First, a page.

Wednesday, September 30, 2009

How to get more out of your volunteers and make them happier at the same time

Research is clear that there are many benefits to cross-training employees and volunteers are no different. Benefits include:
  • a better understanding of the broader processes.
  • a better understanding the efforts and restrictions of their fellow volunteers
  • an ability to fill in temporarily for other volunteers more easily.
  • greater satisfaction as a volunteer.
Consider the following:

1. Imagine that you, as a manager of volunteers for a social service agency are hiring an administrative assistant. The list has been narrowed down to two. They are really equal candidates except for a couple of things. Both have fifteen years of work experience. One has fifteen years of experience as an administrative assistant. The other has ten years as an administrative assistant, another two as direct mail manager for a nonprofit’s fundraising department and three as a full time cook in a soup kitchen. Which would you choose?

2. Imagine for a moment that you’re a manager of volunteers at a hospital and you need to fill a single position for a volunteer to help families deal with the grief of losing a loved one. Two new volunteers have applied for the position. They are basically equal except for a couple of things. One has 10 years experience as a volunteer in a hospital gift shop. The other has 5 years in a hospital gift shop, 3 years at a hospital information booth and 2 years in an affiliated children’s hospital. Which would you choose?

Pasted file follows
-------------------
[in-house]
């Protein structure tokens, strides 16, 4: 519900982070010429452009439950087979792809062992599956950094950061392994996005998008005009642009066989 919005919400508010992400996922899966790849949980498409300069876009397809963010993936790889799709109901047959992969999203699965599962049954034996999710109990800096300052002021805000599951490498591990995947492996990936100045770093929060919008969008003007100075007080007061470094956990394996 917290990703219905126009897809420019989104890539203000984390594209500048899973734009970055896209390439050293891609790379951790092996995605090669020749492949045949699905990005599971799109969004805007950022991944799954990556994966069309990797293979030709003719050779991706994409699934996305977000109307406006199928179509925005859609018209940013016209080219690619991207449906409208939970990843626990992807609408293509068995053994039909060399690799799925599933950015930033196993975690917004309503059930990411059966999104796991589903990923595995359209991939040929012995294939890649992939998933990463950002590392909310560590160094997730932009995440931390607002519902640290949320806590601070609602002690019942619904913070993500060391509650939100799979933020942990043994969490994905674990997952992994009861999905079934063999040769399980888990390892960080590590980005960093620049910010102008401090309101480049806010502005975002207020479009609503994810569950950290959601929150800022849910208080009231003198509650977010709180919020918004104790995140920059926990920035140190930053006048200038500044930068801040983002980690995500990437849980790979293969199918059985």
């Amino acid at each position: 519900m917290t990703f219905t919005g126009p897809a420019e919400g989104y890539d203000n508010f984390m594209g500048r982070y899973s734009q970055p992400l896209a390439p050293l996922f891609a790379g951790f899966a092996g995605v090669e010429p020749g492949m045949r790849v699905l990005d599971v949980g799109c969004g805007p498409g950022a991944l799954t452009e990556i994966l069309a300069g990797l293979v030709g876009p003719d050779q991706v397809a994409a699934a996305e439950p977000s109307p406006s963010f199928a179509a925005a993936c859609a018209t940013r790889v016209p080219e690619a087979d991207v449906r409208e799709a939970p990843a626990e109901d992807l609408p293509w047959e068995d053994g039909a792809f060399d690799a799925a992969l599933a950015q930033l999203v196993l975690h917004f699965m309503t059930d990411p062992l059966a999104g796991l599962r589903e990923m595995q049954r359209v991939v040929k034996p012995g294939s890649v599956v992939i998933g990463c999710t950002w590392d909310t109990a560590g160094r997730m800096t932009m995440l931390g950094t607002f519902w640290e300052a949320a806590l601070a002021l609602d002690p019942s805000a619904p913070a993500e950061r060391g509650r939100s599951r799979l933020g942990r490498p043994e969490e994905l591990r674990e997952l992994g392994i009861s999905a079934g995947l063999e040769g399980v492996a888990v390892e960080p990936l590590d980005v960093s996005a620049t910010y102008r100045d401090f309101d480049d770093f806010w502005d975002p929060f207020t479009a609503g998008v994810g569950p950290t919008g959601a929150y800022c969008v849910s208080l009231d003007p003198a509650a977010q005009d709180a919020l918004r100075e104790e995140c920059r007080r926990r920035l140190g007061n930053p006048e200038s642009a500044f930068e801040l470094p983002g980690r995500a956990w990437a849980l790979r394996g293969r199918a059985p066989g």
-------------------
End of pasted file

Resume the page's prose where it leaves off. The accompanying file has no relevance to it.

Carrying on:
3. In some organizations volunteers are un-severable from the position. “Sue is an E.R. volunteer and Jackie is a gift shop volunteer.” If Jackie the Gift Shop volunteer had prior work experience or training in the Intensive Care Unit , would she be able to better fulfill her role of helping family members choose a gift for a loved one in intensive care?

4. In some businesses jobs are clearly defined. You are the manger of volunteers and perhaps someone else is the manger of fundraising (or any other department) and each of you has your own isolated jobs to do. Do you ever feel that others on staff don’t know what you do for the organization? Do you feel that it would be beneficial for you and your organization if your boss or other senior managers had experience in your job?

So what patterns do you seen in your answers above? Did you pick the administrative assistant with experience in three areas in question 1 and the volunteer with the varied experience in question 2? It’s hard not to recognize how a gift shop volunteer with experience in other areas of the hospital can offer better guidance. At almost every conference I go to I hear at least one person lament about how their job is not understood by the people with whom they work.

There are two points here. One is that sometimes there is little difference between the management of paid people and volunteers. There is plenty of evidence that cross training benefits employees and companies. I think for cross training purposes we can learn from the experiences of the employment side of people management.

The second and far more important point to this article is that volunteers who are cross-trained in other positions can work in their primary position much better if they are trained in other positions in your organization. The difference is not between nonprofits and for-profits. It is one difference between a good volunteer program and a great one.